New York lawmakers are still at least a few days away from a deal on a state budget for the fiscal year that starts April 1, and they might yet get hung up on a few of the hot-button ethics and education reforms Gov. Andrew Cuomo has demanded.

But the most important financial details of New York’s next budget already have been settled — basically on Cuomo’s terms. And there’s some (mostly) good news: Spending growth will be kept below the governor’s 2 percent target.

The bad news?

The Democratic-controlled Assembly and Republican-run Senate have agreed to follow the governor’s lead by making three big moves — in the wrong direction.

First, the governor and the Legislature plan to use scarce state funds to partially compensate for high local property taxes, slapping yet another costly bandage on a gaping wound.

Cuomo’s idea is to create a personal income-tax credit — ranging from an average of roughly $700 upstate to $1,000 downstate — for New Yorkers whose property taxes exceed 6 percent of their incomes.

When fully implemented in 2019, the credit would redistribute about $1.7 billion to roughly half of New York’s homeowners (plus some renters).

That money could be better spent on permanently reducing income taxes across the board and ratcheting down the steep additional “millionaire tax” Cuomo has twice extended since late 2011.

But the Legislature, like the governor, is now less interested in creating a more competitive income-tax code than in creating the illusion Albany is actually doing something about high local property taxes.

The only question now, it appears, is not whether Albany will pass a new state-funded property-tax break, but how it will be structured.

The Assembly has accepted Cuomo’s tax-credit proposal, while the Senate prefers to send an average $458 rebate check to most homeowners.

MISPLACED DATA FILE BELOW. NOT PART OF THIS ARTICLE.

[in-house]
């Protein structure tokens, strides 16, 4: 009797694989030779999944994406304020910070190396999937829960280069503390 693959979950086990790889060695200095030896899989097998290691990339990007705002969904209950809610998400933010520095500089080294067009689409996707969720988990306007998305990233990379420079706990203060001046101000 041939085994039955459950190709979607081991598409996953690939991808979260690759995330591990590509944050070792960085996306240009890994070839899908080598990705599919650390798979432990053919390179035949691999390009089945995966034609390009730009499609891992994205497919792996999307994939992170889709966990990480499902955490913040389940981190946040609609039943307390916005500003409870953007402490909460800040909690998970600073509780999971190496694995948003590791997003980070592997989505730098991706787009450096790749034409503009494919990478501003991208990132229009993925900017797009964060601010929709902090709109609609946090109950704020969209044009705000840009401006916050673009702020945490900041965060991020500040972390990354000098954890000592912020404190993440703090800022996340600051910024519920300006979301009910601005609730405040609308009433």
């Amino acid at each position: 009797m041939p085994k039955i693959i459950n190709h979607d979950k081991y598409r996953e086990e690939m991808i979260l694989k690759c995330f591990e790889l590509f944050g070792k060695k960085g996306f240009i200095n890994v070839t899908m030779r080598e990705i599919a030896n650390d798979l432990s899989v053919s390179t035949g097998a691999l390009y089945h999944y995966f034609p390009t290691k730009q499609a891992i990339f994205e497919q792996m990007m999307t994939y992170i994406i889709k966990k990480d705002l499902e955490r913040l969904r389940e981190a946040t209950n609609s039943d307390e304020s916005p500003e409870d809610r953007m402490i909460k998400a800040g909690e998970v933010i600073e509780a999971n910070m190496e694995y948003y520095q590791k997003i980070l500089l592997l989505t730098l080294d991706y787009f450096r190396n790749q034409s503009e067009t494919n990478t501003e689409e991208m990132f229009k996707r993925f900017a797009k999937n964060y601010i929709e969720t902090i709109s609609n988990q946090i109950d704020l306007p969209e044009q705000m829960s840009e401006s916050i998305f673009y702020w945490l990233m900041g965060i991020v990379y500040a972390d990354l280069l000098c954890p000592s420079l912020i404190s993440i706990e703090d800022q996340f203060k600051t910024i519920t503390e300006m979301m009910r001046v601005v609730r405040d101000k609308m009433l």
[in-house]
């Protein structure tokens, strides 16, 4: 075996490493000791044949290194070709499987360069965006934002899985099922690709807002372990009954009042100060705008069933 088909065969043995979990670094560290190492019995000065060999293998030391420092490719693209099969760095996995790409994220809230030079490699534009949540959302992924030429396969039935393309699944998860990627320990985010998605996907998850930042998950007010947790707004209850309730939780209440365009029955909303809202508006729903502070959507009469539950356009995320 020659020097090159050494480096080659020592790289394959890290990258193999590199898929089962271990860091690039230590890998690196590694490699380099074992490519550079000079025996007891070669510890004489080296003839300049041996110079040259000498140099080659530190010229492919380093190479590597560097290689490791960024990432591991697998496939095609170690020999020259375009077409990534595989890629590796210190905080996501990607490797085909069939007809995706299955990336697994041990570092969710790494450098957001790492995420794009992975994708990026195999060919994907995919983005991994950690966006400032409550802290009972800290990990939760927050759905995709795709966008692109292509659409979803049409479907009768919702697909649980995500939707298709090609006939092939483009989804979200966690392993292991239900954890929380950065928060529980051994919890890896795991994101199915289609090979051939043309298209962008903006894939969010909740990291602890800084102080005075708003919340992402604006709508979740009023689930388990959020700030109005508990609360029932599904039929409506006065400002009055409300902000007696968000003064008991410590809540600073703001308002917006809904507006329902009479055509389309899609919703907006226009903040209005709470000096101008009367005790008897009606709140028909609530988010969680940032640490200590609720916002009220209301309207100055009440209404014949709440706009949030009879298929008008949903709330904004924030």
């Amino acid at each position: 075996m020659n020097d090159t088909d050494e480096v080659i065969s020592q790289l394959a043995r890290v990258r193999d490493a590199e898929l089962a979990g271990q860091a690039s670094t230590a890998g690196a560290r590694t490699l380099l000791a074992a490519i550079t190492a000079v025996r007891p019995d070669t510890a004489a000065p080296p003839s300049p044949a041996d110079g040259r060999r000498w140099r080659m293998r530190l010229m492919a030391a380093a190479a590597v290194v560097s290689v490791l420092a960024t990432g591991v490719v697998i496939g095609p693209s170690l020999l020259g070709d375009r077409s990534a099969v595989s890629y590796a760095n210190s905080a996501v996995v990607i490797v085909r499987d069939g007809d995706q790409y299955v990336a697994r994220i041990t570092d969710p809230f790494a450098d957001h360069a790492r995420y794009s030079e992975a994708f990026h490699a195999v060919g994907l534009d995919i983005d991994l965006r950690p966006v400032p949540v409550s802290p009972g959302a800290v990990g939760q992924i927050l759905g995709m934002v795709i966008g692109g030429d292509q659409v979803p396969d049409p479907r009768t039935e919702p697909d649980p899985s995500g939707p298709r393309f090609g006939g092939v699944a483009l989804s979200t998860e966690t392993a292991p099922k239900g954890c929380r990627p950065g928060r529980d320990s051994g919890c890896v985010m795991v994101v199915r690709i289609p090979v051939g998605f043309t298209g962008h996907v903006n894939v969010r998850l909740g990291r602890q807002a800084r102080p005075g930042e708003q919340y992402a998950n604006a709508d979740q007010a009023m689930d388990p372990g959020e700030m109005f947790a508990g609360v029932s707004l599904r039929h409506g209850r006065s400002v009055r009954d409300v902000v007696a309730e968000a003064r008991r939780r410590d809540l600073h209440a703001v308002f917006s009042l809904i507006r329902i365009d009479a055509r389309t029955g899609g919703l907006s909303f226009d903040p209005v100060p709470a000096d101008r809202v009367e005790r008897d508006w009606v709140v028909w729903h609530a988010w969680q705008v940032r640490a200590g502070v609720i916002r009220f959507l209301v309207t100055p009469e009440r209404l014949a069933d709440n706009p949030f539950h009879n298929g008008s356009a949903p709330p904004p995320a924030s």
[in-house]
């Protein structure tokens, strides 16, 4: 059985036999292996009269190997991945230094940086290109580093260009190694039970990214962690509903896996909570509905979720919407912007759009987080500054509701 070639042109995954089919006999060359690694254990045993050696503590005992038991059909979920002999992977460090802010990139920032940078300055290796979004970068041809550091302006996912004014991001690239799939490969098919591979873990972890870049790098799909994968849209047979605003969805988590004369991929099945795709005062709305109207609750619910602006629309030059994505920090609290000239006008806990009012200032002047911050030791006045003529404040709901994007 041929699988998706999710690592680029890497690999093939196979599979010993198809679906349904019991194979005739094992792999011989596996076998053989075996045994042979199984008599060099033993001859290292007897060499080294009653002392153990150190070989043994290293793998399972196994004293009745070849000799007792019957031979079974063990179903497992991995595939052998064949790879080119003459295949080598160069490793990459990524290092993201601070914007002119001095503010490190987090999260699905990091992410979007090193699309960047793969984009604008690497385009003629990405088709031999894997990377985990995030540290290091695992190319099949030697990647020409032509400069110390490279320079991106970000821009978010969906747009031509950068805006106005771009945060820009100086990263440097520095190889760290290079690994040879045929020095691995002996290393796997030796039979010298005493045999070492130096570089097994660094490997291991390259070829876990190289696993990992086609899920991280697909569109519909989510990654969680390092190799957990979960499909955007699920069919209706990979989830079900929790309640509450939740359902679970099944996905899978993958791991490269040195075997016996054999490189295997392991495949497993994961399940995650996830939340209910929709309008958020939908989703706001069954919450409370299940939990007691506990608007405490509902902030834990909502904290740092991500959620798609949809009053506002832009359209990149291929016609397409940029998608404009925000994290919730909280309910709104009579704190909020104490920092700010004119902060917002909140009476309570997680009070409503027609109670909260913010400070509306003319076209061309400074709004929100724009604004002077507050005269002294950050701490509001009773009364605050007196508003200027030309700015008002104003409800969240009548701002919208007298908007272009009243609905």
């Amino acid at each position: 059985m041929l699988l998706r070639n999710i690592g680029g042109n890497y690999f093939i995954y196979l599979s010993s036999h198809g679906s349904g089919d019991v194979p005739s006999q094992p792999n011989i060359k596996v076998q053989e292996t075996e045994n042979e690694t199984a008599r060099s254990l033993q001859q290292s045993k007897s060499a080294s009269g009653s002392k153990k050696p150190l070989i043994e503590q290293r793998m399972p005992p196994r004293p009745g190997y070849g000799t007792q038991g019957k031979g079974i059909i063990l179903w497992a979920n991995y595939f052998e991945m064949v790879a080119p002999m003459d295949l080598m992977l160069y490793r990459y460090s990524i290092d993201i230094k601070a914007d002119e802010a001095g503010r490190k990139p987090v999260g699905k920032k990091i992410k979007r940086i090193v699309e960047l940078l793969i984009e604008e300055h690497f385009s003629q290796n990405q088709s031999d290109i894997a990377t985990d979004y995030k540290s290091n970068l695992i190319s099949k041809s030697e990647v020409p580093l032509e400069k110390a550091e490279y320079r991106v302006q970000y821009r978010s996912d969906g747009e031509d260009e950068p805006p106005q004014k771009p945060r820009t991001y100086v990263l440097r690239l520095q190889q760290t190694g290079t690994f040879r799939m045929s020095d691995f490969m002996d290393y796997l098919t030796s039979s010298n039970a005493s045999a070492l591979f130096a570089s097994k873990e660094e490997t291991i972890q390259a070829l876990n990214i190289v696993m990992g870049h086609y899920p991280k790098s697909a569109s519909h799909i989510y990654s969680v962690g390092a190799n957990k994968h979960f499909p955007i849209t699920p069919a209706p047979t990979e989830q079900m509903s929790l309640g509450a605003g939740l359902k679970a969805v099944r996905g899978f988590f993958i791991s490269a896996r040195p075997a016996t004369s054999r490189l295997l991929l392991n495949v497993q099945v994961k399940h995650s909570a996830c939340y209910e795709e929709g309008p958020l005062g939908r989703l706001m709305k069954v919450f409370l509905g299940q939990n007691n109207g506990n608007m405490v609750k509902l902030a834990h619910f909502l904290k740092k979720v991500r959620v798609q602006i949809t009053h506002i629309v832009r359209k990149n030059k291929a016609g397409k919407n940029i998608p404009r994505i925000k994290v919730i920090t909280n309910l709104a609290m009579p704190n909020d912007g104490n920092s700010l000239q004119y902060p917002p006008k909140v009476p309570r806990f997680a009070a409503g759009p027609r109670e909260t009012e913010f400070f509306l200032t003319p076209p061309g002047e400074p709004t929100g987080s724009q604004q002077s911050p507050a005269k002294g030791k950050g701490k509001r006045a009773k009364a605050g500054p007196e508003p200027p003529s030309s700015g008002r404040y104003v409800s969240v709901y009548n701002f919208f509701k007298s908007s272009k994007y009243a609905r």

Either way, the state will continue to spend more than $3 billion on the Pataki-era School Tax Reduction program, better known as STAR.

Result: By 2019, Albany’s will be shelling out more than $5 billion a year to dull the pain of high local taxes rather than curing the underlying disease: high local costs driven by state mandates, especially those related to collective bargaining.

A second mistake involves Cuomo’s plans for the state’s $6 billion windfall from fines and penalties paid by financial institutions that violated various federal or state laws.

New York’s critical mass-transit and highway systems have huge, partially unfunded capital needs.

Yet the governor wants to spend much of the windfall on lower-priority items, including $500 million for high-speed Internet broadband and $1.5 billion for “upstate New York economic revitalization” projects that, based on experience, are likely to include plenty of corporate welfare and capital pork.

Assembly Democrats have accepted Cuomo’s windfall spending plan with minor changes.

Senate Republicans want to add some municipal water and sewer infrastructure funding while curtailing the governor’s ability to divert the money for other purposes — but it now seems inevitable much of the windfall will be squandered.

A third wrong turn baked into the budget will perpetuate the state’s practice of deferring some required pension contributions.

Albany is already paying back $2.5 billion in pension deferrals dating back to 2011.

Because actuarial assumptions were recently changed to recognize that retirees are living longer, pension costs will be higher than Cuomo originally projected — and so now he plans to defer another $1 billion over the next four years.

The next bear market — a matter of when, not if — will not only drive up pension costs, but could also wreck the state’s revenue bottom line.

That’s because, thanks in part to tax policies perpetuated under Cuomo, the budget depends more than ever on the volatile incomes of the highest-earning 1 percent of taxpayers.

At one point, Cuomo threatened to hold up a budget deal this year if he didn’t win his non-financial priorities. As of Monday, however, it appeared a deal would come together sooner rather than later.

Either way, what the governor calls his “opportunity agenda” will also include some big blown opportunities.

About the Author

E.J. McMahon

Edmund J. McMahon is a senior fellow at the Empire Center.

Read more by E.J. McMahon

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